Home Fish tanks aren’t what I remember them to be – a few lonely fish swimming around the fake rock tower, with a hint of algae in the background and maybe a snail for luck.
As a family we have been visiting fish and aquarium centres and aquariums since the arrival of our daughter Isabelle some four years ago, particularly enjoying the gorgeous ‘Paludarium’ (I’ve only just discovered that’s what they’re called), with their water and land based habitats combined as single environments to accurately illustrate amazing places such as Amazonian rainforests and mangrove swamps, beach rock pools; not to mention saltwater reef  ‘Biotope aquariums’ also homes to fish which try to be as close to the natural state and design of specific areas.
To say nothing of gawping in Kew Gardens with their amazing water and lands-capes exhibited in the greenhouses like Princess Diana’s, alongside sensitively planted and arranged aquascapes.
So calming, inspiring and meditative. Not difficult to see why it has become more popular to the hobbyist as individuals or families.

So we wondered what scale a project we should take on, if at all. 4 years of umming and arhhhing culminated in an excited Christmas project this winter with a democratic decision – a tidy tank to be dressed with planting substrates, gravel, wood, rocks and plants to echo the feel of a jungley mangrove/rock edge, not without inspiration from our endeavours in our own back garden. We are hopeful a shortlist of ‘good for beginners tropical fish who might live in a tank environment like ours’ will be happy to make their home. The tropical fish keeping books are on the table, and our great local aquatic shops are being sourced for advice and materials.

This is as far as we have presently got, from our starting point.
We chose a medium 75 x 35 x 40cm tank with light, thermometer, heater, and pump filter to start. Then in went two planting substrate layers with gravel ontop and we started a water cycle. Then a selection of green and red rocks; Fluorite, Red flame Jasper and Sunset Scenic, (all washed in hot water first). Two weeks later three characterful pieces of wood – making several hiding places and 'bridges' for the fish to enjoy later, (soaked in hot fresh hot water every day for a week first before going into the tank, then a carbon tester, water conditioner, carbon adding unit and plant food - and plants! We had a lot of fun dividing the plants with the intention of creating several focal points including by tying on some of the Anubias barteri var. Nana and Anubias nana bonzai – to the wood so to root onto them directly, with Anubias hastifolia, and Echinodorus bleheri and Cabomba aquatica for height, fernlike texture with Bolbitus heudelptii and Hygrophila pinnatifida, grassy texture with vallisneria spiralis and Eleocharis acicularis and red and brown flora with Alternanthera rosaefolia and Cryptocoryne wendtii Brown, finishing with a low carpet of Hemianthus callitricoides when the plantlets have spread.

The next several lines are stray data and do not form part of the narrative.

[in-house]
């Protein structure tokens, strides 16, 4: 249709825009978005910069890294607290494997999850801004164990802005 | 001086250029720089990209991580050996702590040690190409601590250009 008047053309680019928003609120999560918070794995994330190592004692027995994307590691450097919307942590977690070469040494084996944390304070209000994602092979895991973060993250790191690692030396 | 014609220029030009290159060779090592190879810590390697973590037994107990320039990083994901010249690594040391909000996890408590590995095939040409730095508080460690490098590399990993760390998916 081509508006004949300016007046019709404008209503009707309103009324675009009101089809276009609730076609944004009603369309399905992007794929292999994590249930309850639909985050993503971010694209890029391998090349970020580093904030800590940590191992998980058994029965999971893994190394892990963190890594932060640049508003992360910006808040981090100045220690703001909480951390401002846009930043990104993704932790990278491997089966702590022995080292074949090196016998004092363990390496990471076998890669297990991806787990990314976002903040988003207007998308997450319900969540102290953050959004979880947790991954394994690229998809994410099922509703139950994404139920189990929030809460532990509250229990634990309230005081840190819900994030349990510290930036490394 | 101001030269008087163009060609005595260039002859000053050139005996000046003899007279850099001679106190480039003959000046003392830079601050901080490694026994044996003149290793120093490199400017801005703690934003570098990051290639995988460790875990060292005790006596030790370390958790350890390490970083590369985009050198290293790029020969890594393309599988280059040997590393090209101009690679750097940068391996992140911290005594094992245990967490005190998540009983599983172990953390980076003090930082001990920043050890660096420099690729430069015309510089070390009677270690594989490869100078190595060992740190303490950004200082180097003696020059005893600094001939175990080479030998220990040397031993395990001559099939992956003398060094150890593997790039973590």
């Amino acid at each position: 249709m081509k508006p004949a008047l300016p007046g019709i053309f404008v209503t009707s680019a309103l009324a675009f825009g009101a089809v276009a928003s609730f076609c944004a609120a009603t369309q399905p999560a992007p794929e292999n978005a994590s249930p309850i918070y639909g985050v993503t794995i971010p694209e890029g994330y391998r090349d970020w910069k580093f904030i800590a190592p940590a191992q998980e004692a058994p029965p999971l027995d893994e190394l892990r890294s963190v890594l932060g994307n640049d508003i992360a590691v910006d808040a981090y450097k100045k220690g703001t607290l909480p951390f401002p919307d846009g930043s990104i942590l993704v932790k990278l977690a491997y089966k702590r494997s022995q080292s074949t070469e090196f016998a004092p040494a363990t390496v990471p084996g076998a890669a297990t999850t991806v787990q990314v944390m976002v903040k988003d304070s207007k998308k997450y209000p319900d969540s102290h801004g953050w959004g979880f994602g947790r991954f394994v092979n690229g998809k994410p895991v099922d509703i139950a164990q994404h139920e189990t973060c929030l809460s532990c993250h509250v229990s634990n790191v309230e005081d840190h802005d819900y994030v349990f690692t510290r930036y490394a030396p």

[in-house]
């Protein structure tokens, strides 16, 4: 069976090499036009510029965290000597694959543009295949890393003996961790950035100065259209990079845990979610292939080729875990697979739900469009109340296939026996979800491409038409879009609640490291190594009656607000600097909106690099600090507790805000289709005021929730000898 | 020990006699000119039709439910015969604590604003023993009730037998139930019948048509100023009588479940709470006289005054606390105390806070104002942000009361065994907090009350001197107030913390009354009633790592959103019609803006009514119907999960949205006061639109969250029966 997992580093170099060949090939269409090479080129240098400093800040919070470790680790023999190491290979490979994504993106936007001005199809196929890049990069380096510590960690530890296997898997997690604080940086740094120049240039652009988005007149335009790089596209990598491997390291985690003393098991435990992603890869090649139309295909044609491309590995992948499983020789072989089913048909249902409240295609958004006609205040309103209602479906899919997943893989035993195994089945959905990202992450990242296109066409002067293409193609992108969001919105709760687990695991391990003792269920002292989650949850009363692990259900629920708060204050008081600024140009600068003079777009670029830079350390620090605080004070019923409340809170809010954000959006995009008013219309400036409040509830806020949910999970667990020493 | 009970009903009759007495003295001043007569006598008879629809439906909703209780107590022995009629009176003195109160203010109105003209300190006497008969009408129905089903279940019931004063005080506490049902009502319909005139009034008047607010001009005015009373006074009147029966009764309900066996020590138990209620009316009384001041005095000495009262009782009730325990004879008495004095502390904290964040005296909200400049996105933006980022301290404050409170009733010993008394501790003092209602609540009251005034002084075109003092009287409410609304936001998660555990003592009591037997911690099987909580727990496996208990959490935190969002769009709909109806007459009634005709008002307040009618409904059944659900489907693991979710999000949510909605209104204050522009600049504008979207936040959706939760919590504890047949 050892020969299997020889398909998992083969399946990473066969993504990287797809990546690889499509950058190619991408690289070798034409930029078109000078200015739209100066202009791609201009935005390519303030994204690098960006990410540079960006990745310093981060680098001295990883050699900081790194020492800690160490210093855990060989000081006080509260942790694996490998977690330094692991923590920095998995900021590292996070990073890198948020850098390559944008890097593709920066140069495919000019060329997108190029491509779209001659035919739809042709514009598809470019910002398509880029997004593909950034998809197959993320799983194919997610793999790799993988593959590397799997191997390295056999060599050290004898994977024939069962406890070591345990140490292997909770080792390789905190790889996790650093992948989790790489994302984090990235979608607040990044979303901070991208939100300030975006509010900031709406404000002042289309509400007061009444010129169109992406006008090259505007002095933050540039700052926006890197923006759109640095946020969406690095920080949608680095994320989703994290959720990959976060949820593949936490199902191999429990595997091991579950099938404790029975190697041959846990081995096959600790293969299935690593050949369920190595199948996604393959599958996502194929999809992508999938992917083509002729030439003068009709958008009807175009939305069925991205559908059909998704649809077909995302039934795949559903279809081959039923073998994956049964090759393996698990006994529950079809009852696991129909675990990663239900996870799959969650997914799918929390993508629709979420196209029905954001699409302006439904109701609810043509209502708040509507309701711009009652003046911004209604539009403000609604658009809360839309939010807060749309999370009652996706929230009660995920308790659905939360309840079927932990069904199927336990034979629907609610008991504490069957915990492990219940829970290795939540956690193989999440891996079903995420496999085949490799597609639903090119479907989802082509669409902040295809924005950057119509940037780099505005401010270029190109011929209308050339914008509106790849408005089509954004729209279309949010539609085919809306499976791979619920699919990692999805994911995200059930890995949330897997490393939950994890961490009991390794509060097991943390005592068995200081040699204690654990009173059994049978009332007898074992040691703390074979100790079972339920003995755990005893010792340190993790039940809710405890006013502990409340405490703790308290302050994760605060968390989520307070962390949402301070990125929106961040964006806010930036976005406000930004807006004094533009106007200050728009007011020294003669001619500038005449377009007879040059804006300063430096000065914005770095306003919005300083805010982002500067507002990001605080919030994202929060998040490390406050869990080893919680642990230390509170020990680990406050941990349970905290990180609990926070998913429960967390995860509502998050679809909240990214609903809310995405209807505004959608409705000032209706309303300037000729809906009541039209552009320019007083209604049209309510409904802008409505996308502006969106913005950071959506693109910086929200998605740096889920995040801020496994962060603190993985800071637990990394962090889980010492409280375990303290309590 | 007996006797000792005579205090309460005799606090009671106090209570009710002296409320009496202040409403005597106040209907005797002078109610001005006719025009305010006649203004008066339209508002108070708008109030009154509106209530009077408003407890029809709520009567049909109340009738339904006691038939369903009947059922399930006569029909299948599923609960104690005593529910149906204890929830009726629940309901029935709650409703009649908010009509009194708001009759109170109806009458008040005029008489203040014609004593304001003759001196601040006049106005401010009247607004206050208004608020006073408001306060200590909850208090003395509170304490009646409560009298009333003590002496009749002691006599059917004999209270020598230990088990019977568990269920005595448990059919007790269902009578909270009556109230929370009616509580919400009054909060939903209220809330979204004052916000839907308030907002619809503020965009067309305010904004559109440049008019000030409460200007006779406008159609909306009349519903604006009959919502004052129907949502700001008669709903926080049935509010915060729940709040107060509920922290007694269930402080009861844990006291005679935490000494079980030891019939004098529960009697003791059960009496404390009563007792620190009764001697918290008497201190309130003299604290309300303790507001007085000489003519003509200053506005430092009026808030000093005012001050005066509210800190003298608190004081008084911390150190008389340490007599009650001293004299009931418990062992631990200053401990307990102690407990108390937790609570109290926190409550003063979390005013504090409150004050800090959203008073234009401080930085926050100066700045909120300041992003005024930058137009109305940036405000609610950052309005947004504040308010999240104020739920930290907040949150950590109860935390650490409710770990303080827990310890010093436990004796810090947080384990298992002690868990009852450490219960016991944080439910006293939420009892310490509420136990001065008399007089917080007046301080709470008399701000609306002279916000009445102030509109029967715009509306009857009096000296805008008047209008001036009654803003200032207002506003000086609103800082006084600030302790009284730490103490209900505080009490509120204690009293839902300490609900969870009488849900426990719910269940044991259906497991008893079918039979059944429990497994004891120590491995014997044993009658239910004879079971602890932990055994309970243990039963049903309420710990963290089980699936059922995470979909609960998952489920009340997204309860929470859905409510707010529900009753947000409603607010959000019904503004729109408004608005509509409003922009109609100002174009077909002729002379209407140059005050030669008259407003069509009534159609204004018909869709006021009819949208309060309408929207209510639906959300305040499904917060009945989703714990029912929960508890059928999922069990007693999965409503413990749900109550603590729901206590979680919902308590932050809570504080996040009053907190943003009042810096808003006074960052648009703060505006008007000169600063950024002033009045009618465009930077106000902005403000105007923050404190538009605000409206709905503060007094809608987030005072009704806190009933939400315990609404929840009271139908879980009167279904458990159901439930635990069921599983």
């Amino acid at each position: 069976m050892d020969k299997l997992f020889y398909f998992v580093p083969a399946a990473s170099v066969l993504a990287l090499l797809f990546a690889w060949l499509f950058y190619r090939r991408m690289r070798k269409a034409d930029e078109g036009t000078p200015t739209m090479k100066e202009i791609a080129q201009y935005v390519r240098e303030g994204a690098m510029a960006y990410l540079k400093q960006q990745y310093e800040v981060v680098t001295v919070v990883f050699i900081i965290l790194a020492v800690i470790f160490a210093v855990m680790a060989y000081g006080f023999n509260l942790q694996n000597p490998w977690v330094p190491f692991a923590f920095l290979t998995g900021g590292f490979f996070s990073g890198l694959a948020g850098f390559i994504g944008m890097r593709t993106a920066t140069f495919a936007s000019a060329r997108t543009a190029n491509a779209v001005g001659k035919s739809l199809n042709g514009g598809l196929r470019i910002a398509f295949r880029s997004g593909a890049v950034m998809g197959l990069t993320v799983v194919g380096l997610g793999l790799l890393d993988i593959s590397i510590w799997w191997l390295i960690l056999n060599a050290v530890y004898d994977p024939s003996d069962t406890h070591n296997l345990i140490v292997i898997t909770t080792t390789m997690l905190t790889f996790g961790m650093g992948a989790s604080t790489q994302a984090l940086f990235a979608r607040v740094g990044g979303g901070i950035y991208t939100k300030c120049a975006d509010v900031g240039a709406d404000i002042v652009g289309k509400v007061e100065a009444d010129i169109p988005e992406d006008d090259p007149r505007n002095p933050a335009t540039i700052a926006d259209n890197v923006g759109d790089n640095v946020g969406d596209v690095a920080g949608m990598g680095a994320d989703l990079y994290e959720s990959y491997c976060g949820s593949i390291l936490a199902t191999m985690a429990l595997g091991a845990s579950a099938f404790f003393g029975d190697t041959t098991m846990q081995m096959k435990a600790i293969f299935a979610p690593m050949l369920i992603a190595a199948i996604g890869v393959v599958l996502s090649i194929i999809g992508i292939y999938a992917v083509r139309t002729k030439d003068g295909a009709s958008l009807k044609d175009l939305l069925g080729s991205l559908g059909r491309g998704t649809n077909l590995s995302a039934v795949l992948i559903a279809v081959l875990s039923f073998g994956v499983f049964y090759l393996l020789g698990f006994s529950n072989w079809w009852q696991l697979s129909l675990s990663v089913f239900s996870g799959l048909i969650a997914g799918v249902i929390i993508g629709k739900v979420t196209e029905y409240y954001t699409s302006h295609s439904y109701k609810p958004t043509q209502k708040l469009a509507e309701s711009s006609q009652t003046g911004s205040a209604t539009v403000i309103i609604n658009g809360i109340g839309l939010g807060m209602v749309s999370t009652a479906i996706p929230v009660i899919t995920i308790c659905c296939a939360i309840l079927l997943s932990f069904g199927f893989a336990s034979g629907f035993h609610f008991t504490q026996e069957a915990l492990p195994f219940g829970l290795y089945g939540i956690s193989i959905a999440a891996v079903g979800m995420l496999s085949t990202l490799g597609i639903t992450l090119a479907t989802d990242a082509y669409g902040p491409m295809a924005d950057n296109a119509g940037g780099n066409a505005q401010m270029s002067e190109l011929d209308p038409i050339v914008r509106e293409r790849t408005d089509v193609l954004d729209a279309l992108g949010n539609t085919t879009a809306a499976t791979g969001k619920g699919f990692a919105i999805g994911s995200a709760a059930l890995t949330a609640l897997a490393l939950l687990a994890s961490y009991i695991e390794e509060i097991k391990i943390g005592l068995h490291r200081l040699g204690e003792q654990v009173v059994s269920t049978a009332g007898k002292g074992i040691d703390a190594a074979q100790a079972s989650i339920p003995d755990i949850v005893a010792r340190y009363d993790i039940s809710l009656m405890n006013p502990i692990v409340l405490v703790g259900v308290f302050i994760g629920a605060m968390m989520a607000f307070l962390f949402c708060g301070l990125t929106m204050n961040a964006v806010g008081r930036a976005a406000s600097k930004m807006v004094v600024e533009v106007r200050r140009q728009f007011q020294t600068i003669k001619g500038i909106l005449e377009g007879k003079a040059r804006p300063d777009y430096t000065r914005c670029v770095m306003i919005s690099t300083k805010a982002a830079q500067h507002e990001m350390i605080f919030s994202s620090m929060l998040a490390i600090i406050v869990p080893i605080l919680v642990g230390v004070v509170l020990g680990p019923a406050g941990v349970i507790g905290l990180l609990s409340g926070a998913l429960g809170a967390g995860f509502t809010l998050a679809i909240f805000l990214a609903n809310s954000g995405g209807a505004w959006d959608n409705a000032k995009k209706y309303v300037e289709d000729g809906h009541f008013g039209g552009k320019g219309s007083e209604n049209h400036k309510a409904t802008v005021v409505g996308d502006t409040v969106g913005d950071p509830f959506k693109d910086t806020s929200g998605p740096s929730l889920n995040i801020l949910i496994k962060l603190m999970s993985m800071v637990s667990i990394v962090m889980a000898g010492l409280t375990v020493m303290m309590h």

Fish on our shortlist to be added a few at a time starting soon! Just trying to figure out which ones first! 
Our tank five days after planting
Aquascaping is a fairly new domestic art, being adopted by us indoors in the last 20 years with a new fervour and set of interpretations inspired largely by the Japanese Aquascapers seeking to achieve mountains, forests and sci-fi floating islands with or without fish, but always with plants, and not without a heavy dose of rocks and wood. They Japanese ones really are amazing – sometimes it is the scale, sometimes the juxtaposition or framing, and always the obsessive perfection that can literally take your breath away.

There was a ‘Dutch style’ that preceeded this newer interest from 1930’s which you can read more about on Wikipedia if you like - mainly freshwater, linear but dense and multi-textured planting also inspiring as a point of source. So if you are looking for a planting / environment / fish project indoors for some inspiration this winter, whilst it seems too wet to get stuck in outdoors, maybe some fun could be had planning and researching to make your own ‘Aquascape’. It’s a zen hobby! What theme will yours be?